Archive for the ‘Helping Families’ Category

Who’s to say when you should mind your own business

Sunday, May 25th, 2008

While in a PG13 rated movie splattered with gratuitous violence, you witness a parent slapping a toddler knowing full well the toddler is smart enough to know he shouldn’t even be watching the movie.

While parking your car in a Dunkin’ Donuts lot, you see two young children with the window opened just a crack as their mom stands on the long line for coffee.

Selfish parenting, child abuse and neglect is not only about broken bones, bruises and abandonment. With the publicity surrounding the Texas polygamist-sect kids, one has to wonder exactly what does constitute a reason to step in.
The Third Court of Appeals in Austin ruled that the state offered “legally and factually insufficient” grounds for the “extreme” measure of removing all children from the ranch, from babies to teenagers.

The state never provided evidence that the children were in any immediate danger, the only grounds in Texas law for taking children from their parents without court approval, the appeals court said.

Think about the everyday situations you encounter where you aren’t certain if you should say something with the slight chance your response will be met positively; far more likely that you will be told to mind your own business.

The question is when is it our business? If the courts can’t figure it out – how can we?

Your thoughts? Please leave a comment, I’m really interested in what you have to say.

Mandatory Parenting Classes? Who’s Teaching?

Friday, May 23rd, 2008

If Rockland County Legislator Jacques Michel, D-Spring Valley has his way, before couples can walk down the aisle they will be required to take parenting classes.

Three questions comes to my mind
1. Who’s teaching?
2. If we truly believe that every individual is unique, then we have an unlimited number of unique possiblilies. How can we possibly predict on the right way to parent considering that each person was parented differently?
3. Why assume that all people planning for marriage even want children? In a perfect world, people wouldn’t have children because it would be the next logical phase in their lives, or because they got tired of people asking them when they were planning to start a family.

The best reason to have children is because you really want children and have clearly thought through the decision.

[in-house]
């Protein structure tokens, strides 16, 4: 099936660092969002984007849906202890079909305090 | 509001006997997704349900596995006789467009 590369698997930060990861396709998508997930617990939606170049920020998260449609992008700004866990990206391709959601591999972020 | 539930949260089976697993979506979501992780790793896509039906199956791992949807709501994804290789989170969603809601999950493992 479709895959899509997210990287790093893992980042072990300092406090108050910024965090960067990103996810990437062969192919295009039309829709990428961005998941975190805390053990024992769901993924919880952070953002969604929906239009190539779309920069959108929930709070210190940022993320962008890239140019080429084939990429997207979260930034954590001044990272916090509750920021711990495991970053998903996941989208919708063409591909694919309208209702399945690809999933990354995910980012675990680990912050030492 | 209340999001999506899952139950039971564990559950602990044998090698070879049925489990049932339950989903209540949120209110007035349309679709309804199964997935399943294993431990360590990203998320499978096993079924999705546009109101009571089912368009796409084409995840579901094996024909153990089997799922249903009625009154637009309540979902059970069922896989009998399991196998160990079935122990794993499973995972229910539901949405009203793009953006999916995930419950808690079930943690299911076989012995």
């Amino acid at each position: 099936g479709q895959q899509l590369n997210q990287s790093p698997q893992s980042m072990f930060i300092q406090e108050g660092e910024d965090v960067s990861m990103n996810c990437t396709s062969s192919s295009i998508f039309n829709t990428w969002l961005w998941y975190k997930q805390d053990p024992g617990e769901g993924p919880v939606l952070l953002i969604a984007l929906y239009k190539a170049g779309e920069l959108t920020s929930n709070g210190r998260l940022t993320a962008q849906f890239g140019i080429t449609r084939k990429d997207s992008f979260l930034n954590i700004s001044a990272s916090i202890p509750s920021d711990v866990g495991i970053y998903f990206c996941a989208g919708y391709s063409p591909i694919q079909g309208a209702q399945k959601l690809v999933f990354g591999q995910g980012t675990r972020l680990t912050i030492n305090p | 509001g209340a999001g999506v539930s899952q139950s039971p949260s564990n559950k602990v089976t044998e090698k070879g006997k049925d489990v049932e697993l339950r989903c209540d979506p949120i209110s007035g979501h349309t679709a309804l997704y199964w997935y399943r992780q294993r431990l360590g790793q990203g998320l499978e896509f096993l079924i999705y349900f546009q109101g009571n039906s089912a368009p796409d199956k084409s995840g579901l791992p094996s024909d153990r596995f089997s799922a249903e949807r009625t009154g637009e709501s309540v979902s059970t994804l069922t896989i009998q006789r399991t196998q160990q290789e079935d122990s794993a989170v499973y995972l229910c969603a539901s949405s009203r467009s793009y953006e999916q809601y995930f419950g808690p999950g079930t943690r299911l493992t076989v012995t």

The beginning is the most important part of any work. – Plato

But how do you think through something as unique as the experience of parenting? It begins with knowing yourself. This short list of questions may be helpful to review before you decide to have children.

10 Things to Consider Before You Have Children…

1. Would you want to have you as a parent?
2. Have there been times when you could have been more generous?
3. Do you treat the people that matter in your life as well as you should?
4. Is your relationship with your spouse strong enought to withstand the stress of children?
5. What sacrifices are you willing to make to be able to afford children?
6. What family traditions will you carry on, and what new traditions will you both create together?
7. What is your idea of quality family time?
8. How will you decide how to share family holidays?
9. Do you believe it is your job as a parent to tell a child what to think or how to think?
10. Is there something about your spouse that makes you look forward to becoming a parent, or is there something that has you concerned?

Exerpted from Because Kids Don’t Come With Manuals®: Contemporary Advice for Parents by Tina Nocera

Another Reason Families Love Steven Spielberg

Monday, May 12th, 2008

[youtube=http://www.youtube.com/watch?v=lPTJ4v6KPrg]

Tell me a fact and I’ll learn,
Tell me a truth and I’ll believe,
But tell me story and it will live in my heart forever.

-Indian Proverb

One of the many happy memories I have of my children when they were little, was my son Michael walking around town with a Fedora as shopkeepers would call out, “Hi Indy.” My son loved the Indiana Jones movies so much, that at four-years of age, he wanted to be an archaeologist-adventurer.

A good story teller gets you to believe. As a family, together we enjoyed every movie Steven Spielberg made because you were told a great story and felt a part of that story.

Last night, with children now young adults, we went to the movies and saw the trailer for the new Indiana Jones movie with a fully grown Indiana Jones – and we can’t wait to once again enjoy it together.

Tina Nocera, Founder
Parental Wisdom

Follow the leader

Thursday, April 10th, 2008

At what age are we guilty?

Police questioned a group of Georgia third-graders about a plot to kill their teacher, apparently because she had scolded one of them for standing on a chair. The nine students at Center Elementary School are too young to be charged with a crime under Georgia law, a prosecutor said. They include girls and boys, ages 8 and 9. Authorities withheld the students’ names.